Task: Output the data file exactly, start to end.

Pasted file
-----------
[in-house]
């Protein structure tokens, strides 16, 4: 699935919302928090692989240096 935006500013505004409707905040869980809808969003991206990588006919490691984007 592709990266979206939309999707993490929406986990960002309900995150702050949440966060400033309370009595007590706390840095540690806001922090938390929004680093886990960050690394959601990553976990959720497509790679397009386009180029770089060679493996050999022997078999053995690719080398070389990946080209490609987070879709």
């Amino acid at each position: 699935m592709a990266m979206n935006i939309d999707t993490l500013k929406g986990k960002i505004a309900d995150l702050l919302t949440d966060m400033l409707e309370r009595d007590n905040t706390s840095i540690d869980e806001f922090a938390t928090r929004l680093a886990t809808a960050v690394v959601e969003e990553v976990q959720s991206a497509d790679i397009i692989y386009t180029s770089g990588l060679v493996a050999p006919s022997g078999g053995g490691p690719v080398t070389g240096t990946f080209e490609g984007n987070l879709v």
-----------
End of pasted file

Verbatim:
[in-house]
């Protein structure tokens, strides 16, 4: 699935919302928090692989240096 935006500013505004409707905040869980809808969003991206990588006919490691984007 592709990266979206939309999707993490929406986990960002309900995150702050949440966060400033309370009595007590706390840095540690806001922090938390929004680093886990960050690394959601990553976990959720497509790679397009386009180029770089060679493996050999022997078999053995690719080398070389990946080209490609987070879709």
């Amino acid at each position: 699935m592709a990266m979206n935006i939309d999707t993490l500013k929406g986990k960002i505004a309900d995150l702050l919302t949440d966060m400033l409707e309370r009595d007590n905040t706390s840095i540690d869980e806001f922090a938390t928090r929004l680093a886990t809808a960050v690394v959601e969003e990553v976990q959720s991206a497509d790679i397009i692989y386009t180029s770089g990588l060679v493996a050999p006919s022997g078999g053995g490691p690719v080398t070389g240096t990946f080209e490609g984007n987070l879709v």